80 episodes

Weekly recordings of live seminars presented to the Friedman community in Boston by researchers and practitioners in the field of nutrition.

Friedman Seminar Series Tufts University

    • Medicine

Weekly recordings of live seminars presented to the Friedman community in Boston by researchers and practitioners in the field of nutrition.

    • video
    The 2011 Famine in Somalia: Beyond a Food Security Crisis

    The 2011 Famine in Somalia: Beyond a Food Security Crisis

    This Friedman Seminar features Daniel Maxwell, professor, Friedman School of Nutrition Science and Policy, and acting director, Feinstein International Center, presenting “The 2011 Famine in Somalia: Beyond a Food Security Crisis."

    Abstract
    This presentation will be based on Professor Maxwell’s retrospective research on the 2011 famine in South Central Somalia, that resulted in the recent book, Famine in Somalia: Competing Imperatives, Collective Failures (Oxford University Press, 2016). The presentation will trace the causes and consequences of the food security, malnutrition and mortality crisis, but then address the complicating factors that made this such a deadly crisis. Some 258,000 people lost their lives in the famine, and hundreds of thousands more were displaced or had their livelihoods severely disrupted. These complications include the history and political economy of three-plus decades of continuous humanitarian assistance in Southern Somalia, the rule of Al Shabaab and the war between Al Shabaab and the fledgling Somali Transitional Federal Government, its Africa Union partners, and expeditionary forces from Kenya and Ethiopia, donor counter terrorism policies that put a significant constraint on external humanitarian assistance, the engagement of non-western humanitarian actors, the role of the diaspora and urban-based lineage and kin groups in responding to the crisis, and the way in which internal social dynamics shaped both the crisis itself and brutal abuses that people faced when displaced.

    Bio
    Daniel Maxwell is a Professor and the Acting Director of the Feinstein International Center at Tufts’ Friedman School of Nutrition Science and Policy. He leads the research program on food security and livelihoods in complex emergencies. He served as the Chair of the Department of Food and Nutrition Policy at the Friedman School from 2008 to 2011. Through his research, Dan works with governments, agencies, and affected communities to build the evidence base for improved humanitarian and resilience programming and policy. He recently published Famine in Somalia: Competing Imperatives, Collective Failures (Oxford University Press, 2016) with Nisar Majid. He is the co-author, with Chris Barrett of Cornell University, of Food Aid After Fifty Years: Recasting Its Role (Routledge, 2005), and co-author with Peter Walker, of Shaping the Humanitarian World (Routledge, 2009).

    Prior to academia, Dan spent twenty years in leadership positions with international NGOs and research institutes. He was Deputy Regional Director for CARE International in Eastern and Central Africa, Rockefeller Post-Doctoral Fellow the International Food Policy Research Institute, and worked for Mennonite Central Committee for ten years in Tanzania and Uganda. He holds a B.Sc. from Wilmington College, a Master’s degree from Cornell, and a Ph.D. from the University of Wisconsin.

    About the Friedman School of Nutrition Science and Policy:
    The Gerald J. and Dorothy R. Friedman School of Nutrition Science and Policy at Tufts University is the only independent school of nutrition in the United States. The school's eight degree programs – which focus on questions relating to nutrition and chronic diseases, molecular nutrition, agriculture and sustainability, food security, humanitarian assistance, public health nutrition, and food policy and economics – are renowned for the application of scientific research to national and international policy.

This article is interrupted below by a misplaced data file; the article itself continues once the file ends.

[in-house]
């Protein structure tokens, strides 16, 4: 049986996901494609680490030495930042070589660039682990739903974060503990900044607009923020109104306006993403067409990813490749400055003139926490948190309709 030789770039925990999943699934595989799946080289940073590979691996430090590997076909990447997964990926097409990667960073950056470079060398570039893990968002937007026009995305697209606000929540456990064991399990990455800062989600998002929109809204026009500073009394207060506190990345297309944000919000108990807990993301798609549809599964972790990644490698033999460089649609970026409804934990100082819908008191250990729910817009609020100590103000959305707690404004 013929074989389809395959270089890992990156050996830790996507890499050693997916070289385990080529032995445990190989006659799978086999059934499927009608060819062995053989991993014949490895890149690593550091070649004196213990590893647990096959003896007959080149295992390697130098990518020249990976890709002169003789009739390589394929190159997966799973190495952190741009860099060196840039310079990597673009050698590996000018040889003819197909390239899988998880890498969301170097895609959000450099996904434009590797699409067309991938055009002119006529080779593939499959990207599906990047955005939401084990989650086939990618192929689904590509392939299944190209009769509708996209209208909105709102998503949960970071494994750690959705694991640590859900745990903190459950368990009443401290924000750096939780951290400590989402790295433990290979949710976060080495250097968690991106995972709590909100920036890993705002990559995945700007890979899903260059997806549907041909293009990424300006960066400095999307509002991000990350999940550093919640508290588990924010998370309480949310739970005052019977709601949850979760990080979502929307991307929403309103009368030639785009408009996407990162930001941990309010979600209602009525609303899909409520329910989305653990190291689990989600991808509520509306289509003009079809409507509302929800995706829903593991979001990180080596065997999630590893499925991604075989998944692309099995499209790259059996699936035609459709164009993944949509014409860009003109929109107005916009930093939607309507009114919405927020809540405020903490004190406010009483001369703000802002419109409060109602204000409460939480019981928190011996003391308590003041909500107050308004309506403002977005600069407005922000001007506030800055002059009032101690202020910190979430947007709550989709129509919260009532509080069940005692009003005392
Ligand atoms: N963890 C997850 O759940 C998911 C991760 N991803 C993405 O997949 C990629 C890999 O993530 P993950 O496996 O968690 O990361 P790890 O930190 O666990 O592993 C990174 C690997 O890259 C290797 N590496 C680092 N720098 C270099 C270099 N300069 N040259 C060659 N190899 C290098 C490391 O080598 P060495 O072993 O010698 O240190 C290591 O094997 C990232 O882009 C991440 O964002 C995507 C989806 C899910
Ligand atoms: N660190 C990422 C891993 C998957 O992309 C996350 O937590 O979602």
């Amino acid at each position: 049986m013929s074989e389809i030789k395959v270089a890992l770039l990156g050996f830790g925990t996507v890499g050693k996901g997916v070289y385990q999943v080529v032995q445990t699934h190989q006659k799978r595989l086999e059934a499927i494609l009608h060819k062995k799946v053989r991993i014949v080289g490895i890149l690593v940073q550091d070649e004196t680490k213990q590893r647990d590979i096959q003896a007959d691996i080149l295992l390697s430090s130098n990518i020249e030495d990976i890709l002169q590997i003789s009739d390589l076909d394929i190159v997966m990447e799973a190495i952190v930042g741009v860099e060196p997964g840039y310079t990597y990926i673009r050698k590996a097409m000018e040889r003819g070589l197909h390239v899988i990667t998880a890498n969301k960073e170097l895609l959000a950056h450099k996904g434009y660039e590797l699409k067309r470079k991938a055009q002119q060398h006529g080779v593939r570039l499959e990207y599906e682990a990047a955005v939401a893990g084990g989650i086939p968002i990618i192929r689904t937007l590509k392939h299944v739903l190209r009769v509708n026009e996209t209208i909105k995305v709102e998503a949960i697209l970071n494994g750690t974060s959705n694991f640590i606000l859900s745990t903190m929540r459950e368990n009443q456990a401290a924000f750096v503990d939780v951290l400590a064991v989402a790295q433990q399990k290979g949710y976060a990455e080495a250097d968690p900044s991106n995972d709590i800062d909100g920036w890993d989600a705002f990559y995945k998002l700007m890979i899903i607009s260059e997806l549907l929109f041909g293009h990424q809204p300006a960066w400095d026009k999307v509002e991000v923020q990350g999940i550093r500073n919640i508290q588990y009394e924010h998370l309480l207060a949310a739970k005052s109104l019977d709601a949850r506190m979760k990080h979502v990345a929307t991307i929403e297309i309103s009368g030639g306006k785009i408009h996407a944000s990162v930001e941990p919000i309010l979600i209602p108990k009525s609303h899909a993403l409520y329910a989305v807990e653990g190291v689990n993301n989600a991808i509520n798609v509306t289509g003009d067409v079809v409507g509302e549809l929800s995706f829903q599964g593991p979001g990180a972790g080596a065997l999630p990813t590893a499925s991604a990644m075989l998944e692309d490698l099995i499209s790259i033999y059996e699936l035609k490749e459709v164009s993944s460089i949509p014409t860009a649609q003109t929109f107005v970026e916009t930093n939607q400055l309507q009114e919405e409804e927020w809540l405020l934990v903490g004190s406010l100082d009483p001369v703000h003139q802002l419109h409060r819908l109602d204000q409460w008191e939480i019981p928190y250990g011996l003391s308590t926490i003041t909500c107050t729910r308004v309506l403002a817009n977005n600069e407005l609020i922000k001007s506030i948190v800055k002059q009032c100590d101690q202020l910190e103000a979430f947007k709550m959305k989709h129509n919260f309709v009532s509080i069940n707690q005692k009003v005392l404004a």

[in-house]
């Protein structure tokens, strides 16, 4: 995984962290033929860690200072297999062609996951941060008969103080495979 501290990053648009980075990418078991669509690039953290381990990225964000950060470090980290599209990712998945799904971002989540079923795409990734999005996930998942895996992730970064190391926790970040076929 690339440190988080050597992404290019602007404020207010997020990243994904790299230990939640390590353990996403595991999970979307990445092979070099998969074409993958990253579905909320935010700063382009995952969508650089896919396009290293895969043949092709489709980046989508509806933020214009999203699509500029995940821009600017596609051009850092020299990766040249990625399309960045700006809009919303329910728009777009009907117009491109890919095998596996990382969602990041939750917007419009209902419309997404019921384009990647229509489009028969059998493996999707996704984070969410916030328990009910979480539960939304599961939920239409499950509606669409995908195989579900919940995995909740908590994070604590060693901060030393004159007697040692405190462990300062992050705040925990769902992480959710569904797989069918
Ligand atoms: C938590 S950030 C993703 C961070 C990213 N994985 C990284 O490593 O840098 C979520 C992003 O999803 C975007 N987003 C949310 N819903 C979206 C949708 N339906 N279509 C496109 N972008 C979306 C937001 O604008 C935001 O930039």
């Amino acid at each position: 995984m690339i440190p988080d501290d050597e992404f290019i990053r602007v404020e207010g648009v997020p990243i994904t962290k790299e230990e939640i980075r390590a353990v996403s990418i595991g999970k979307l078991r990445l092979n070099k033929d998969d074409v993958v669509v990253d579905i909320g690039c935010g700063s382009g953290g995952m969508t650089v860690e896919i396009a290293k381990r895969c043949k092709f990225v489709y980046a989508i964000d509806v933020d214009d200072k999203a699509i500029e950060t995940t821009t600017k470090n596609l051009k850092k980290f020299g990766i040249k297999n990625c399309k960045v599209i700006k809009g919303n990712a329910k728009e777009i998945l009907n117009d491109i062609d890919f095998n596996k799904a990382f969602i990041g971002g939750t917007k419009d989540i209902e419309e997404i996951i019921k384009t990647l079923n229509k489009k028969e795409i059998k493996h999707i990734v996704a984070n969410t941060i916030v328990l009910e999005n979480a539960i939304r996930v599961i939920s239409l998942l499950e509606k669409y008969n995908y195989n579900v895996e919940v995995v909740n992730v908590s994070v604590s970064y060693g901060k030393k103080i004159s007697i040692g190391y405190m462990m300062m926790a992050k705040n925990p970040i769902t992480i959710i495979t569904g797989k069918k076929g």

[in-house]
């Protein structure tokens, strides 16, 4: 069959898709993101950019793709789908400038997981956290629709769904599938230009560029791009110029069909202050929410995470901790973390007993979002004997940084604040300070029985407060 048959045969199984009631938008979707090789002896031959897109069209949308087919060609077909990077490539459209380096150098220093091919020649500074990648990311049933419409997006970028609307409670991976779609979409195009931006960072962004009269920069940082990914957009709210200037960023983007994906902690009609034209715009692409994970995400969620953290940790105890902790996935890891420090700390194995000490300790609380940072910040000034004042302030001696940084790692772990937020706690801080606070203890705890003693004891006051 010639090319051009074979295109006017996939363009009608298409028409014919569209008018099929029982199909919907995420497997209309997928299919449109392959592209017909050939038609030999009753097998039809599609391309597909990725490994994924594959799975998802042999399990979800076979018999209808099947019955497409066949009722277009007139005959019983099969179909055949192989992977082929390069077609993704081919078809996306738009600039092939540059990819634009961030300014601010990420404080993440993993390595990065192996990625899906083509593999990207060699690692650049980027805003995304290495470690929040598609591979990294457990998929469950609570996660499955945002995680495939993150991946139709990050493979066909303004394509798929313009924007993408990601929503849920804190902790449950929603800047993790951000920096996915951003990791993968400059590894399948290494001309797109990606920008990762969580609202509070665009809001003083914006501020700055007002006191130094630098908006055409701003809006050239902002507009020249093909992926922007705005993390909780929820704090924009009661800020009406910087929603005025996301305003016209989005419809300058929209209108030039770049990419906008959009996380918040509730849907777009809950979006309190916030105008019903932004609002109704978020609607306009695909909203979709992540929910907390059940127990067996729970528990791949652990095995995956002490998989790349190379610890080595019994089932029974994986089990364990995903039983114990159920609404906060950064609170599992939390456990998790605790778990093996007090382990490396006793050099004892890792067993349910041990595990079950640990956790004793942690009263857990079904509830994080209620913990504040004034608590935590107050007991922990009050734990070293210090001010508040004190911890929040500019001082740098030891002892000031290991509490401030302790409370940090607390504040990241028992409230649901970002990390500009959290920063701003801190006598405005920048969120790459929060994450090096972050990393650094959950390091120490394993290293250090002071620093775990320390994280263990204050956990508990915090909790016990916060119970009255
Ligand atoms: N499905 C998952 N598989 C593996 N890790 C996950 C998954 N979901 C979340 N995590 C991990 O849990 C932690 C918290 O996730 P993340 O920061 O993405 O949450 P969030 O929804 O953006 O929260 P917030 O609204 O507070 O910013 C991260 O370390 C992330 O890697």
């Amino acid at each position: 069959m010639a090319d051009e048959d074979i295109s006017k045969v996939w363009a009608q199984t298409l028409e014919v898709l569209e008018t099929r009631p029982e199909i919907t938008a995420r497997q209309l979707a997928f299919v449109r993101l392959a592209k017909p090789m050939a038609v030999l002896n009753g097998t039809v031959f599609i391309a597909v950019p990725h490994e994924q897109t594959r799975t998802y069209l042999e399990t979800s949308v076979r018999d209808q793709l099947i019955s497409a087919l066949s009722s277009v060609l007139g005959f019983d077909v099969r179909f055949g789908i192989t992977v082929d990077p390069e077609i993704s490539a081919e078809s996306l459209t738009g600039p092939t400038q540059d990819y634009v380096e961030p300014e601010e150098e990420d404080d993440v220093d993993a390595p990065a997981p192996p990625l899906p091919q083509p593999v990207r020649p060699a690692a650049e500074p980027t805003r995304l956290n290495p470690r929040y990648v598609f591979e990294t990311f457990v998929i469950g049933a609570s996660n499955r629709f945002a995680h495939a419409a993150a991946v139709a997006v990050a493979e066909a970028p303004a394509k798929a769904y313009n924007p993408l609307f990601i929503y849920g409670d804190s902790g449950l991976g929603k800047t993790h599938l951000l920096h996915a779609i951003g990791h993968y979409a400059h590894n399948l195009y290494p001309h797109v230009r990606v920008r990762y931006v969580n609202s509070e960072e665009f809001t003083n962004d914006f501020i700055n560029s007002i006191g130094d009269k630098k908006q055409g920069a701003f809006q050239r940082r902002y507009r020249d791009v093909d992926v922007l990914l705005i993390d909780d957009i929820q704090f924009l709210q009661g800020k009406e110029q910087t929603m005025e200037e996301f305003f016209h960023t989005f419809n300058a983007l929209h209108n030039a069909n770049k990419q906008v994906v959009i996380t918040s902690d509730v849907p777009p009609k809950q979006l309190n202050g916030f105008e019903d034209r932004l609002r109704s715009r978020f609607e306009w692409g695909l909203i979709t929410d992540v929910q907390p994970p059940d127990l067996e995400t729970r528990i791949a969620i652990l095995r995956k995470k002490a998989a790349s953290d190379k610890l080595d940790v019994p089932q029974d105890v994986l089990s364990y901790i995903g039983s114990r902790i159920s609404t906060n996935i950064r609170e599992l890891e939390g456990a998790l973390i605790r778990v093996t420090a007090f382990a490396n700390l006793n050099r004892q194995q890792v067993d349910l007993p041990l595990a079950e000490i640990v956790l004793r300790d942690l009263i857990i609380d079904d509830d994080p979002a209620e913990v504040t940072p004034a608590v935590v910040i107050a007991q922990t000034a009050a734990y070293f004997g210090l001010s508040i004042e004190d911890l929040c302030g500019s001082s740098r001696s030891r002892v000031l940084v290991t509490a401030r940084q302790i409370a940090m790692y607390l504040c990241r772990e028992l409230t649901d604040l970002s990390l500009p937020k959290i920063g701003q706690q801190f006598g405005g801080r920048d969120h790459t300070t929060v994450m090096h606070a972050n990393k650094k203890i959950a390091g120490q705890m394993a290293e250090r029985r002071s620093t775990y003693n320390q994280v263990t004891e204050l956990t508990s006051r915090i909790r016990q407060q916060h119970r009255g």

• 1 hr
    • video
    Food technology, industrialization and commercialization- Can we bring back the humanity of eating?

    Food technology, industrialization and commercialization- Can we bring back the humanity of eating?

    This Friedman Seminar features Jeffrey Zurofsky, Founder & CEO, No Small Plans, LLC, Co-founder and former President & CEO, ’wichcraft, Riverpark, Riverpark Farm, presenting “Food technology, industrialization and commercialization- Can we bring back the humanity of eating?”

    Bio:
    Most recently, Jeffrey can be found writing about his experiences on his blog, jeffreyzurofsky.com, creating the nourishment program for Summit Series, and as co-host on Bravo’s new restaurant competition show “Best New Restaurant”. Jeffrey advises over 10 companies in his quest to help entrepreneurs build their dreams into realities. Jeffrey was also a key advisor and contributor to Tim Ferriss’ The 4-Hour Chef.
    In 2003, Jeffrey partnered with chefs Tom Colicchio and Sisha Ortúzar to co-found ’wichcraft as a sandwich shop where the ingredients and cooking techniques are rooted in fine dining but served in a casual and welcoming environment. Since then Jeffrey has all aspects of the business ’wichcraft, spearheading its expansion to fifteen stores including locations in San Francisco and Las Vegas and employing over four-hundred team members.
    In 2009, the original partnership opened Riverpark, a fine dining restaurant that was recently awarded 2-stars by the New York Times, as well as the innovative Riverpark Farm, New York’s most urban farm, located adjacent to the restaurant..
    Prior to the founding of ’wichcraft, Jeffrey worked in some of Manhattan’s most prestigious kitchens including a stage at Lespinasse, Savoy (while enrolled at the French Culinary Institute), Union Square Café, and as opening sous chef at Restaurant AZ. With desire to leave the stove and feed his entrepreneurial passion, Jeffrey took an offer at a tech startup, Bank Pass as Director of Business Development where he developed his interest in business growth. After honing his business acumen, Jeffrey found his way back to his passion at Payard where was Director of Operations and CFO at Francois Payard Patisserie and Bistro.